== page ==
I tell myself that soon yard and garden work will make me move and shake myself out of the curious inertia that grips me.  I remind myself there is more sunlight each day, but a darkness follows me – my personal storm cloud.  Depression has been life-long thing, low level for the most part.  I have always fought it with work, exercise and good habits of eating carefully.  But as periodically happens, it is insufficient to move me just now.

I linger, listlessly reading news and wondering what on earth is the matter with people.  The hatred it must take to be a politician telling towns they will be defunded if they legislate paid sick time, for instance.  The open bigotry of making it legal to discriminate against gays, lesbians, and transgendered people.  I emphasize “people” because — yes, these are PEOPLE being treated worse than animals.  The misogyny of several states where unborn (and even damaged and unviable) fetal tissue is held more valuable than the living pregnant woman trying to keep her life (and possibly her entire family’s lives) from being derailed by an undesired and unsustainable pregnancy.  The racism so blatant in the reaction to “Black Lives Matter” protesters and to Muslims make me fearful for my nation.  I have coffee once a week with five German women; they are horrified to see America reminding them of the Germany that led to World War II.  Donald Trump horrifies them.  It all is shockingly awful.

I make sure a set of lights is on a timer to light up daily — bright red heart shapes.  Seeing them insists I must not shut down and quit; that I must keep my bitter, battered heart in play or I cannot win through to some better other side.  But I often feel like those hearts are just a tease and that my own heart’s Will is failing.

In my youth, all my best friends were very aged women for whom I shopped, cleaned, and cooked as they needed.  I often wondered at their seeming calm that seemed to mingle with a subdued sorrow as they watched the then news.  Now, I completely understand the sense that there are so many good things happening that it makes the horrible things happening feel like a bad dream you cannot awaken from at all.

Saturday we go to caucus for Bernie Sanders.  My heart not only will go on, but will go on fighting.  I simply haven’t the energy to talk, write, argue about how, where, and why any more.  But my semi-silence is certainly not consent!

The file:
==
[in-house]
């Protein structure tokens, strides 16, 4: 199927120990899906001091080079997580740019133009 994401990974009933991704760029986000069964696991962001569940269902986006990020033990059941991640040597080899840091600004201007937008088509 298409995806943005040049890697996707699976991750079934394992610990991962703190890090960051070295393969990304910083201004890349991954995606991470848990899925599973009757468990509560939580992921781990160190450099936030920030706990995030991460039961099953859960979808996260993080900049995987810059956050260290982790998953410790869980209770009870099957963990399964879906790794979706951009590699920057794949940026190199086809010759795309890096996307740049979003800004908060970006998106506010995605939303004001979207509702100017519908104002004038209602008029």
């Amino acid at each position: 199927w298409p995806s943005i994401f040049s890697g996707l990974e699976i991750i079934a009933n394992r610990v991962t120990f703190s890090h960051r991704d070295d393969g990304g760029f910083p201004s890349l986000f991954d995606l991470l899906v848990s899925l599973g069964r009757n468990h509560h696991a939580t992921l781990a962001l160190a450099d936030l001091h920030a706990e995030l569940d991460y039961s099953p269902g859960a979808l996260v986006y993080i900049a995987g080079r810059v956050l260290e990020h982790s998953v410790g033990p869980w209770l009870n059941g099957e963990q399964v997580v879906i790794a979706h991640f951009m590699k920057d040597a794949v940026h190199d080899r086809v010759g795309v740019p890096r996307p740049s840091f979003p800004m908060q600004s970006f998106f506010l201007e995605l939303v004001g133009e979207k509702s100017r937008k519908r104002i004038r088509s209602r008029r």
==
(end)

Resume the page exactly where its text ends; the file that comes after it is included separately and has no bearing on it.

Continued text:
Prostrated…in Winter’s Nest

imageI know I said I would start this blog in the new year. Then my resolve stuttered with world weariness and an innate cynicism about my current culture. I was trying to revive myself and believe there were still things I could say that might make a difference to me and my readers.

But last Monday afternoon, as I moved topics around in my brain and read aloud to myself behind my own eyelids about what I might say here, we got a  message from the other side of the country. Ever since, I have either paced in agitation or fallen into an armchair wringing my hands, feeling paralyzed with helplessness. Across the country, a man almost as dear to me as my own sons is lying in that horridly  suspended state between life and death. He is my oldest son’s best friend and was his best man at his wedding. He is 38 years old and has a wife and two young children. He and his wife are both veterans of the Afghan war.

Last Sunday, an aneurysm ruptured in his brain. In the next few hours he had at least 10 strokes and every part of his brain has thereby been damaged. He is unconscious and receiving ventilator support to assist his breathing.   I find myself unable to think creatively or even to attack normal household projects. Food seems tasteless. Enthusiasm is an abstract concept.   So until the situation is resolved one way or the other, I fear there will be no energy for anything being said here.